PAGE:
Conrail Bidding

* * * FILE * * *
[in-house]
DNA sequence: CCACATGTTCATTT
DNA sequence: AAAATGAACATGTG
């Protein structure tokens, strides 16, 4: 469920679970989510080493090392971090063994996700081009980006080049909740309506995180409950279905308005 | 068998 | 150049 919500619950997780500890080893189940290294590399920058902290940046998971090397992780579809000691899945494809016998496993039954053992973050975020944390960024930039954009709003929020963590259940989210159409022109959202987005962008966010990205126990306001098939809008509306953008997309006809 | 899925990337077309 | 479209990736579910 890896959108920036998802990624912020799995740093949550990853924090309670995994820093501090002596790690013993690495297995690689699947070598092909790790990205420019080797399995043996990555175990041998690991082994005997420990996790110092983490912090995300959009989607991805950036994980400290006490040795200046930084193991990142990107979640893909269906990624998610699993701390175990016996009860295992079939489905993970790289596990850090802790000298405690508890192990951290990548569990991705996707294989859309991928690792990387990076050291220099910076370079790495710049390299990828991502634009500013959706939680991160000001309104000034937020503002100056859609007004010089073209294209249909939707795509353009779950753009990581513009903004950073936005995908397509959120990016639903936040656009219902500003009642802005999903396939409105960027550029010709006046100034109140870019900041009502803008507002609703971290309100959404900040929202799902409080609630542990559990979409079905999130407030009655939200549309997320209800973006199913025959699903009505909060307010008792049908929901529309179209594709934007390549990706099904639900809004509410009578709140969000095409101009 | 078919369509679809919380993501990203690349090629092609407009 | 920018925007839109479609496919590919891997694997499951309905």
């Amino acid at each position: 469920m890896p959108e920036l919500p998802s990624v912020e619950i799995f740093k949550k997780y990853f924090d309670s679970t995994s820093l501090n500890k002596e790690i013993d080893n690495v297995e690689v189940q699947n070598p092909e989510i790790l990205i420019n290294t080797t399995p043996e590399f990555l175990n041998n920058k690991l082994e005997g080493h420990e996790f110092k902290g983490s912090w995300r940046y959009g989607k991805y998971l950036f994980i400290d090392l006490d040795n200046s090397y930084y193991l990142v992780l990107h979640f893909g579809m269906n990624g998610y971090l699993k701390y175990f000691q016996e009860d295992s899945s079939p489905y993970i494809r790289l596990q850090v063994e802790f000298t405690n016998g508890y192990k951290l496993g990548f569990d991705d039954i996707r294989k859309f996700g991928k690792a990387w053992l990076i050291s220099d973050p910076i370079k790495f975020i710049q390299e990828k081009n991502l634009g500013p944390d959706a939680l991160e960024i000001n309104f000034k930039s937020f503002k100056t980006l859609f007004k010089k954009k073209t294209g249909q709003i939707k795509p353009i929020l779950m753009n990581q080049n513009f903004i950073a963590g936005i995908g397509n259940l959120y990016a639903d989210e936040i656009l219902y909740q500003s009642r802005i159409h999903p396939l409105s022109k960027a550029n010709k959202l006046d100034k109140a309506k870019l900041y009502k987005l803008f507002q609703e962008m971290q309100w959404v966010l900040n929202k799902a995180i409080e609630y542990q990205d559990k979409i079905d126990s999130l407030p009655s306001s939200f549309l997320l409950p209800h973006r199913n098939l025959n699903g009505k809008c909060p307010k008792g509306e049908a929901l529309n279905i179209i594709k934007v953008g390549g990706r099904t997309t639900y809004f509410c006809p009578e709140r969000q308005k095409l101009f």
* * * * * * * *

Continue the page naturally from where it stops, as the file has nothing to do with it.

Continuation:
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1. Why does CSX want to buy Conrail? How much should CSX be willing to pay for it? Conrail is a significant player in the Eastern rail freight market controlling 29.4% of the market. More importantly, it had near monopoly control over the lucrative Northeast rail market; its routes connected the major Northeastern cities with major Midwestern hubs. Conrail proves to be an attractive target for CSX for a number of reasons. First and foremost, value could be created by consolidating overlapping operations and increasing revenue through service improvement. At the moment, Conrail is the least efficient railroad in the East. It faced tough competition from trucking, which had a dominant share of the total Northeast freight market. CSX and Conrail estimated that cost reduction would yield an additional $370 million in annual operating income by the year 2000, net of merger costs. Over the same period, they also projected that revenue increases would yield an additional $180 million in annual operating income. Total gains add up to $550 million in 2000. In addition, this merger would improve CSX-Conrail’s competitive position. First, note that CSX’s routes connected 20 South-eastern and Midwestern States and the Canadian Province of Ontario. Same is true for Norfolk, the third major Eastern railroad and the major competitor of CSX. Since Conrail has near monopoly control over the lucrative Northeast rail market, the combined rail networks of CSX-Conrail would facilitate long-haul, contiguous, and therefore, low-cost service between the southern ports, the Northeast, and the Midwest. Norfolk Southern, on the other hand, lacked access to the Northeast market, would be less able to service long-haul routes from either the South or Midwest. Secondly, in the shorter-haul routes between the Midwest and the South, CSX-Conrail would become more competitive through cost reduction. According to the case, using current cost and revenue data combined with estimates of merger...
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